The term “superfood” has become an often used buzzword in the language of food and health. But due to the lack of scientifically-based evidence of the often praised positive health effects of these products, the actual term is neither legally protected nor officially defined. According to the English Oxford dictionary, a superfood is described as “A nutrient-rich food considered to be especially beneficial for health and well-being”. These foods often have an additional nutritional value (value-added products) in comparison to other food products such as a high fiber, antioxidant, mineral or vitamin content or a desirable fatty acid composition. Producers and marketers of superfoods highlight this extra value in order to market their products. Foods that are often discussed as being superfoods in the media include ancient grains, chia seeds, pulses, seaweed and kombucha.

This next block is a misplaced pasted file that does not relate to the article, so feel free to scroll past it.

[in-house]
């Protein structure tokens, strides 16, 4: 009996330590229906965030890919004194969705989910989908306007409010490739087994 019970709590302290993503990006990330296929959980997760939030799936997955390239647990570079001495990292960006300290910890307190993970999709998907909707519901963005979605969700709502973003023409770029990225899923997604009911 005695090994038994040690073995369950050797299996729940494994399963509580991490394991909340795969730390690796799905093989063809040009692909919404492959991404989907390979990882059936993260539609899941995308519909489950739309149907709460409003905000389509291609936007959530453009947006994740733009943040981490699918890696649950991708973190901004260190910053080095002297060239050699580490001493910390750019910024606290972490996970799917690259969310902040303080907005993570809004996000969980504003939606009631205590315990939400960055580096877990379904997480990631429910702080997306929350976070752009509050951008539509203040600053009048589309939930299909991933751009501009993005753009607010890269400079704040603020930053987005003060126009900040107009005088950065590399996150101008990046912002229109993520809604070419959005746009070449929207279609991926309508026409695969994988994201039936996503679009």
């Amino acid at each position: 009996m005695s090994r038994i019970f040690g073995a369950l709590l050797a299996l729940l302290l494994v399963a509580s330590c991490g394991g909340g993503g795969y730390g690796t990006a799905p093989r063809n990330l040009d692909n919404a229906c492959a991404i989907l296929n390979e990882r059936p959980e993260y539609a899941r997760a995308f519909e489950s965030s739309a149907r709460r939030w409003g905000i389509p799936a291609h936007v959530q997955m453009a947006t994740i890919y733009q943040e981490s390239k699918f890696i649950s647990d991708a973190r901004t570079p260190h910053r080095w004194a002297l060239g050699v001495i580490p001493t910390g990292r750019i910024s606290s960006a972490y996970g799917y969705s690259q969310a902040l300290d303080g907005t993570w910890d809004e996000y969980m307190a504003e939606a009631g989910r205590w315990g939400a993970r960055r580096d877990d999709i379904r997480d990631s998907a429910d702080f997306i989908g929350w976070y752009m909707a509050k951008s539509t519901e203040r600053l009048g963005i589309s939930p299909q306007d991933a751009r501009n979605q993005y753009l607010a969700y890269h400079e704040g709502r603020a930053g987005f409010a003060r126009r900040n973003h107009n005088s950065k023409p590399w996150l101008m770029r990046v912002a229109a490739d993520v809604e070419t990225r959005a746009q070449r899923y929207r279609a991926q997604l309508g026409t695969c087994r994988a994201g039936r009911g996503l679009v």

On a global level, the United States accounted for approximately 30 percent of food and drink launches featuring the terms "superfood", "superfruit" or "supergrain" in 2015, followed by Australia and Germany. “Supergrains” or so-called ancient grains such as quinoa, amaranth, buckwheat or millet showed a double-digit growth in dollar sales in the U.S. conventional, multi-outlet channel in 2015. Chia seeds are also commonly referred to as an ancient grain, but the omega-three fatty-acid-filled food is actually a seed. The global market value of chia seeds was estimated at about 0.27 billion U.S. dollars in 2016. According to a recent survey where U.S. consumers were asked how healthy or unhealthy they consider a list of selected food products, chia seeds had the top spot (together with quinoa) with an average score of 3.79 on a scale from one to five with “five” being “very healthy".
In addition to the food category, the beverage segment also has value-added products such as kombucha to offer. The fermented tea drink has been promoted to have a positive health effect. In 2015, the global kombucha market was estimated at 0.6 billion U.S. dollars worldwide. In the United States, 14.1 percent of consumers reported to have consumed kombucha at least once in the last five years.
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